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How To Setup Your Jenkins Pipeline in K8s with Git Secrets Leak Scan and Docker Image Scan

This blog post is first published at GitGuardian blog.

Disclaimer: this tutorial goes all the way through setting up Jenkins in a Kubernetes minikube cluster, if you’re only interested in the Jenkinsfile, jump to the last part!


0 GitGuardian and ggshield

ggshield is a CLI application that runs in your local environment or in a CI environment to help you detect more than 350 types of secrets, as well as other potential security vulnerabilities or policy breaks.

The tool uses GitGuardian’s API, more specifically, it will require a service account to set up Jenkins. Service accounts are only available for workspaces under our Business plan and only workspace Managers are allowed to manage service account tokens.

💡 If you’d like to learn more about how GitGuardian detects secrets and why it does it well, read about its state-of-the-art secrets detection engine.

In this tutorial, we will show how to run one of the most famous CI tools that is Jenkins, in a Kubernetes cluster, and how to integrate ggshield with it as a neat declarative pipeline step (with a bonus: how to add Docker image scanning).

Note: if using GitHub Actions, it’s actually quite easy to integrate ggshield as part of your workflow using GitGuardian’s official gg-shield-action. Actually, I’ve already done a tutorial covering exactly that!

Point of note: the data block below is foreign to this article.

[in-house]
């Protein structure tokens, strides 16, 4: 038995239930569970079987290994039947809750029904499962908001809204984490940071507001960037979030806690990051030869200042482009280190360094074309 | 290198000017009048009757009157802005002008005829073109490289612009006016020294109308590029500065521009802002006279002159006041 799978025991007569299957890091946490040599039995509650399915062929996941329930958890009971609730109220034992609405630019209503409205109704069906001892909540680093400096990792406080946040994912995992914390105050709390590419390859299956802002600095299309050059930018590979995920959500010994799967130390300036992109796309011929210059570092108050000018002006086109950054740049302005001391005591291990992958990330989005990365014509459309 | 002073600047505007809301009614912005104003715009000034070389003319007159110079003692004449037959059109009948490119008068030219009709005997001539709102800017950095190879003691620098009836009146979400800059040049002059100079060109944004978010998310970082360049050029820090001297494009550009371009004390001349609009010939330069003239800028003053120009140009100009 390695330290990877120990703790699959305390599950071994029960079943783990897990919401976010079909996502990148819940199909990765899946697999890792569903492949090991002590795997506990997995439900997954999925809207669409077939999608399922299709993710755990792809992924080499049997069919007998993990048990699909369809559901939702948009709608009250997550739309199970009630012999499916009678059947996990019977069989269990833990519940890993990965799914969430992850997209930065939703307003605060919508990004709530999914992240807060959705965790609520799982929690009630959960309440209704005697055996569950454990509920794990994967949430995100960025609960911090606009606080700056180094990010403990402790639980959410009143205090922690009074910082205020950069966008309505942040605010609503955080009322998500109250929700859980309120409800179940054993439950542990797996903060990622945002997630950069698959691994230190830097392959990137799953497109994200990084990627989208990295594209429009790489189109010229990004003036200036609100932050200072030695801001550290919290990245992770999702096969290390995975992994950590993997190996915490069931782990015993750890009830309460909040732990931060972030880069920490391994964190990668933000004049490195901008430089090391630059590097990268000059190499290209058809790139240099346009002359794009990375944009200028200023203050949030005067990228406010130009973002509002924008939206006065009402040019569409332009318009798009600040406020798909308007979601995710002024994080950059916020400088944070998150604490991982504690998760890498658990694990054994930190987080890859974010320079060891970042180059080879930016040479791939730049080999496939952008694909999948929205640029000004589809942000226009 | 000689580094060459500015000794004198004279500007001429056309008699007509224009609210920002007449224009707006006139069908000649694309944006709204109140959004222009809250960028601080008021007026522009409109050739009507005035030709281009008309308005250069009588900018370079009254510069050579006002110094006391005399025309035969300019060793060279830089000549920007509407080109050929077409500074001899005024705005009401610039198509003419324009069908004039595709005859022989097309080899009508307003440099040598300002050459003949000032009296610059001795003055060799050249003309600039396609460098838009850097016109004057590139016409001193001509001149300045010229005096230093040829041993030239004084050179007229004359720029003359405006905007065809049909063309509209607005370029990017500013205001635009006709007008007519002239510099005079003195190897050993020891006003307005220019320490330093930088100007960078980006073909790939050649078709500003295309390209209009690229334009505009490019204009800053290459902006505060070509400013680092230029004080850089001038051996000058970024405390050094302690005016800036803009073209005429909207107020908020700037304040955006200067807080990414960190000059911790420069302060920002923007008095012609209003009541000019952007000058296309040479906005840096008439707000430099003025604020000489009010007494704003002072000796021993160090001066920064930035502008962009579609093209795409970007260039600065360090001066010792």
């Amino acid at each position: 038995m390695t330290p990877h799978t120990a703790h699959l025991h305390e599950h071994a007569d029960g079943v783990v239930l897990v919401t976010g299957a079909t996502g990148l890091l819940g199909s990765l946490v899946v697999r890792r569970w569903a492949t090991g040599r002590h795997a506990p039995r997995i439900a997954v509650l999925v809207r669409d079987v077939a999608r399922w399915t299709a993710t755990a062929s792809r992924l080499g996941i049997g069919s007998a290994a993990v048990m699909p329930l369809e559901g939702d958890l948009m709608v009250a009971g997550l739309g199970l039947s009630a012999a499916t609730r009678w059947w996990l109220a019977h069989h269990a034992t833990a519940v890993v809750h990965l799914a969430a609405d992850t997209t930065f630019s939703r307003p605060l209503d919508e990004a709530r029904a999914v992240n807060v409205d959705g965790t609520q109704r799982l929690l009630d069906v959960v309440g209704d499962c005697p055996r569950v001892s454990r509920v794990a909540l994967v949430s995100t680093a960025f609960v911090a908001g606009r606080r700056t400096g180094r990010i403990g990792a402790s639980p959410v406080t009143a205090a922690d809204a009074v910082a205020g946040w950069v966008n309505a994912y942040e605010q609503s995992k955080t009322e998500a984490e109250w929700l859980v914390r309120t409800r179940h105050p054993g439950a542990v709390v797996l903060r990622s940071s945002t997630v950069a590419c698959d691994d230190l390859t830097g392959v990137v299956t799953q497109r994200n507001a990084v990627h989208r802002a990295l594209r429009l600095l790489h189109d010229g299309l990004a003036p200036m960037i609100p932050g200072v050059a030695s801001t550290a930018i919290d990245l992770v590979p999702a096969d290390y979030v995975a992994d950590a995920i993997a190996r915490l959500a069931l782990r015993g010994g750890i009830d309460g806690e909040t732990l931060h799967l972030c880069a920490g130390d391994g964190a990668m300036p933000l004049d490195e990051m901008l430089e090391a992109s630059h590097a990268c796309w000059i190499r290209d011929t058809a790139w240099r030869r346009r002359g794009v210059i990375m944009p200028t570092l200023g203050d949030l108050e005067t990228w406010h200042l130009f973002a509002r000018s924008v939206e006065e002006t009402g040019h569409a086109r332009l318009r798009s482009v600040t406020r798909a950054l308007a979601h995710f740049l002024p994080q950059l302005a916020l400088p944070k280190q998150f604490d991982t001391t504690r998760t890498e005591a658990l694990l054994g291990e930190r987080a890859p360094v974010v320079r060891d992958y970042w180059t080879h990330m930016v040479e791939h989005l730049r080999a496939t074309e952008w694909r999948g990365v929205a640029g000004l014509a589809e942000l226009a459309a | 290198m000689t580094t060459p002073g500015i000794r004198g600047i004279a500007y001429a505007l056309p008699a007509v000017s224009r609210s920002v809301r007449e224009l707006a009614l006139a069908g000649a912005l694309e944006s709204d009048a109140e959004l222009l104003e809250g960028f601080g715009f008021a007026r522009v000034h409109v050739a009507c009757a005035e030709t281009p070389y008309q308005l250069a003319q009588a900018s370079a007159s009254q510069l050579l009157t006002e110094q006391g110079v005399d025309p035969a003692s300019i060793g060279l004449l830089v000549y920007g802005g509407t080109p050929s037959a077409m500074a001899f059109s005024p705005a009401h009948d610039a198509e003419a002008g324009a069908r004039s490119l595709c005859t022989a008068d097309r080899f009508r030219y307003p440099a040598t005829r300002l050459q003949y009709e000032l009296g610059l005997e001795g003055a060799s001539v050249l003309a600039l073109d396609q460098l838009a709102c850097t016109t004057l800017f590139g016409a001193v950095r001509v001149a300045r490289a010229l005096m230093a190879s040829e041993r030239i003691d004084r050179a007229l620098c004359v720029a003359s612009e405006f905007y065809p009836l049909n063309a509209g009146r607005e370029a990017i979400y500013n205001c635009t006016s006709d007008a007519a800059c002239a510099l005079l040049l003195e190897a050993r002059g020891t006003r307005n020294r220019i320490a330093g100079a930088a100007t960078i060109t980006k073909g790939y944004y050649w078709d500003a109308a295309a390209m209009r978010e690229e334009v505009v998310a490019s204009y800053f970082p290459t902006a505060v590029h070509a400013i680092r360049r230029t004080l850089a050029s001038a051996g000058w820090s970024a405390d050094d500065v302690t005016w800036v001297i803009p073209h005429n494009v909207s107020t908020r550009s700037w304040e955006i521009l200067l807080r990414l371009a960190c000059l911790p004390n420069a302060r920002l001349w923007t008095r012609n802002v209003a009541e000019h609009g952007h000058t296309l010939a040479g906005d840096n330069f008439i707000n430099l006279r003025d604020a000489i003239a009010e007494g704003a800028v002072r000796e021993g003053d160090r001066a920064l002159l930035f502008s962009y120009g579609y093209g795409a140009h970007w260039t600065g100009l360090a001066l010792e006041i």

After reading this tutorial, you will be able to:

  • install Jenkins in a Kubernetes cluster;
  • integrate Jenkins/Kubernetes/GitGuardian together;
  • scan your repo for secrets leak with ggshield in a Jenkins pipeline running in a Kubernetes pod;
  • scan a Docker image in your Jenkins pipeline. Without further ado, let’s get started.

1 Preparing a K8s Cluster

If you don’t already have a K8s cluster yet, follow this section; otherwise, jump to the next.

We will use minikube, which is a tool that creates a single-node Kubernetes cluster on your computer. For Mac users, you can easily run:

brew install minikube

to install minikube. For other operating systems users, refer to the official doc.

Once minikube is installed, you can create a minikube cluster by entering the following command:

minikube start

Once the cluster has been created, you can verify its status by entering:

minikube status

2 Running Jenkins in K8s

2.1 Create a namespace

A distinct namespace provides an additional layer of isolation and more control over the continuous integration environment.

Create a namespace for the Jenkins deployment by typing the following command on your terminal: